mother! (2017) (R)













This review contains SPOILERS!
If you have a sense of privacy, or any sort of personal space bubble, "mother!" will get under your skin. Frustrating, sometime grotesque, pretentious in a way that only Darren Aronofsky can manage, the film balances on the high wire between surreal and elusively intelligent. What causes such a visceral reaction is having a space where the audience feels safe continuously violated.

The obvious movie that "mother!" has to be compared to is "Antichrist" by Lars von Trier. That film was about an Edenic (in name also) parable with an unnamed man and woman probing the horrors of child loss and female hysteria. Like "Antichrist", there is obviously something going on here that rings true of the Christian tradition; but the surrealism of the film sometimes makes that hard to unlock. We see the lead, known as Mother played by Jennifer Lawrence, consistently in close up leaning up to the house and feeling the heartbeat through her fingers. As the movie progresses a bloody dot appears in the floorboard. These images are held in focus for much of the movie and become watermarks for the building insanity of the picture.

Shot in a remote house that looks like the farm from season 2 of "The Walking Dead", "mother!" is a perspective piece, meaning that we rarely get a point of view (literally) that is not Mother's. She is living in this isolated house with a poet known as Him (Javier Bardem) who spends most of the first half of the movie whining about his lack of inspiration.

When strangers come to visit, Man (Ed Harris) and Woman (Michelle Pfeiffer), things become unhinged as the house starts to fall apart under their havoc. This house is what Mother has spent most of her time repairing and attempting to refurbish. We understand that it was at one point, falling apart; but she rebuilt it for Him, since it is his house.

The idea of possession and ownership is crucial to understanding the movie, which, one unraveled is a clumsy retelling of the Bible from the Christian tradition. The not so subtle naming of "Mother" and "Him" leads us into Christian iconography. Let alone, the swift and ultimately premature retelling of the Cain and Able story which pans out in less than five minutes and sets off the events that let us know the "earth" has been tainted with blood.

Consider Aronofsky's oeuvre prior to "mother!". The last feature film he made was "Noah" which was very concerned with Biblical stories even though it ignored a lot of the doctrine that fundamentalists would be shocked by; but at the film's end the takeaway was the power of faith over evidence. Now look at "mother!" which appears to me to be Aronofsky's own commentary on his last film. If "Noah" was about faith, "mother!" is about God as the ultimate villain.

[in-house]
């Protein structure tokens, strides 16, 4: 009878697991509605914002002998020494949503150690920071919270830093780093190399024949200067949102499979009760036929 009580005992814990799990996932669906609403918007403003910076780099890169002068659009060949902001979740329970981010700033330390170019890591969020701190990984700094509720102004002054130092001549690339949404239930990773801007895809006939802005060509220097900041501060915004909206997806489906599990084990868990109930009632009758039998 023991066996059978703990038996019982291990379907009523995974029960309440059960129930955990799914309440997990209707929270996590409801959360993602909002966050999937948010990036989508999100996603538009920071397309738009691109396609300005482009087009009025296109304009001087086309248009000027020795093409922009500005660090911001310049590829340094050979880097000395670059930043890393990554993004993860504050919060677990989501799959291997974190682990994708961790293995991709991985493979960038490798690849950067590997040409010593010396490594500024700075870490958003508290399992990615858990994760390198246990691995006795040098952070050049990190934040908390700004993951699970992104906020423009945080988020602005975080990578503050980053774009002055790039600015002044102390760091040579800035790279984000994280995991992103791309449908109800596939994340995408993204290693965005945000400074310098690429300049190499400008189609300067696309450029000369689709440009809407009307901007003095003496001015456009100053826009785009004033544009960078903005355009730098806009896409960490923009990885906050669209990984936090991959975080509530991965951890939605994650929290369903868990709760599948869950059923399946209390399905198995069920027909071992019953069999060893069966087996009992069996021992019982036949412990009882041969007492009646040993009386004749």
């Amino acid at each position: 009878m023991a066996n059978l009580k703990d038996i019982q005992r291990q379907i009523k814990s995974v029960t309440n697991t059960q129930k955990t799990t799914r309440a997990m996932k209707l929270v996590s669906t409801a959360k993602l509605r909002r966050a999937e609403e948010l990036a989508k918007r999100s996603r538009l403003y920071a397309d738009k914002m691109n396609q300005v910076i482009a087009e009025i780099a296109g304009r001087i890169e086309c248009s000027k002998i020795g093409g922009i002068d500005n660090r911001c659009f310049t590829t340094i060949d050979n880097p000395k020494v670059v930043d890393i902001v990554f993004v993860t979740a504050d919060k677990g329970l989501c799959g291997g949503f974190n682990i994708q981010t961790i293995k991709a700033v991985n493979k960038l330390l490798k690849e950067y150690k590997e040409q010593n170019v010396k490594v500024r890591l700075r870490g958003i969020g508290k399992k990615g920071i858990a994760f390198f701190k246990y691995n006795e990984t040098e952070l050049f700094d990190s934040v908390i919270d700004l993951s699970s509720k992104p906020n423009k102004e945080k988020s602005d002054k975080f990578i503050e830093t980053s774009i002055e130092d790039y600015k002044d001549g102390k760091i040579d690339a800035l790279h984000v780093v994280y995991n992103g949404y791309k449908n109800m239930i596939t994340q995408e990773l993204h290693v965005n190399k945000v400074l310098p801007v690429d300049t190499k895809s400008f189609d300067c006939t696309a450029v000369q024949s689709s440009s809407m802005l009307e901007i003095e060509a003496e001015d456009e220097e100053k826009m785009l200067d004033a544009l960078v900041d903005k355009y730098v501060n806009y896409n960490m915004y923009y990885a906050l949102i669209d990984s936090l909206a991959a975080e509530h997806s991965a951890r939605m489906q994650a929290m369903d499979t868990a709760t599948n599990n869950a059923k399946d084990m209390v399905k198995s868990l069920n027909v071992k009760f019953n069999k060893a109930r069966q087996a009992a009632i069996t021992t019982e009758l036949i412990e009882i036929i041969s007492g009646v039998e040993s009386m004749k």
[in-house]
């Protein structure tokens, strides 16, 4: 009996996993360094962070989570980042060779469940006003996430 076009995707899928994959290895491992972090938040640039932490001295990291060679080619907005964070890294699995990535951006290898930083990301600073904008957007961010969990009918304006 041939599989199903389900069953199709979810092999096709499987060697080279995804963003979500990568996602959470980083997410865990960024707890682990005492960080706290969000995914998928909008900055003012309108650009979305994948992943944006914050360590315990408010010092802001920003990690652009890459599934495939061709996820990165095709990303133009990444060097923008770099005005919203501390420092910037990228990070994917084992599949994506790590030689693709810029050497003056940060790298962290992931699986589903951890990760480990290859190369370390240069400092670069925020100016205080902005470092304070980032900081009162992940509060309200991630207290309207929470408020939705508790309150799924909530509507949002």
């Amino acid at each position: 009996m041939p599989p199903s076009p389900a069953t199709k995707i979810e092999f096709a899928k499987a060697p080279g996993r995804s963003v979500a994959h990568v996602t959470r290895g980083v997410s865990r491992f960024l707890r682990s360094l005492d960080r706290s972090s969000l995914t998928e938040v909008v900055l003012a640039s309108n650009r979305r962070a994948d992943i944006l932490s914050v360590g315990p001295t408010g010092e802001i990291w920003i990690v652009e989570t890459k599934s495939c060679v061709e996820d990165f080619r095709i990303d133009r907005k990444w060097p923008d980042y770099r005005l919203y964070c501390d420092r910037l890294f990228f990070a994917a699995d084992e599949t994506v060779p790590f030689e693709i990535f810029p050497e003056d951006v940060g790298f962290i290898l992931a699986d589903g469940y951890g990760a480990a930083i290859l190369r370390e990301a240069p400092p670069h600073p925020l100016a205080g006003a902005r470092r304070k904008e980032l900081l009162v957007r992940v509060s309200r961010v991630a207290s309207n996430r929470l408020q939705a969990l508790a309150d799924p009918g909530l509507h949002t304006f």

The intricacies of the plot are not worth spelling out; but as the movie enters its final scenes and the madness descends the facades drop and we see the same eco-friendly sentiment as present in "Noah". While this may be an honorable goal, it's carried out in the most cruelly naive way. Jennifer Lawrence's Mother is a woman with a meek voice who ultimately reclaims ownership of her house from the poet and demands that everyone leave. She kills them. And is left in the arms of the Poet (see: God) who steals her literal heart from her chest and the cycle begins again.

Although the movie could be seen as a testament to female power, I would again advise looking at its similarity to "Antichrist". These are movie that are in awe of the feminine power, almost fetishizing it; but both executed by men. And it's this male voice that overpowers any nuance that may be present in the bones of the story. Mother is shouted over, brutalized, and the film enjoys watching it and enjoys shocking its viewer.

At the final scene, we are left with an idiotic God and, perhaps, a plea for mercy on the planet. Which could have just been made in a press release rather than this movie. Lawrence as Mother is not a strong enough actress to carry the film by herself. The one performance of note here is Michelle Pfeiffer's Woman, who is callous, seductive, and arrogant. But once again we are reminded of Aronofsky's take on the Garden of Eden and her performance, although positively evil at times, leaves a sour taste in my mouth because we see her as the genesis of the destruction.

Perhaps the most enjoyable part is seeing how the Bible lines up with the story of "mother!' but by the end of it, the self-indulgence of Aronofky's "horror" is far too much and it isn't easily accessible to the viewer. His esoteric ramblings make for a sub-par movie. It's disappointing.






Score: ★½

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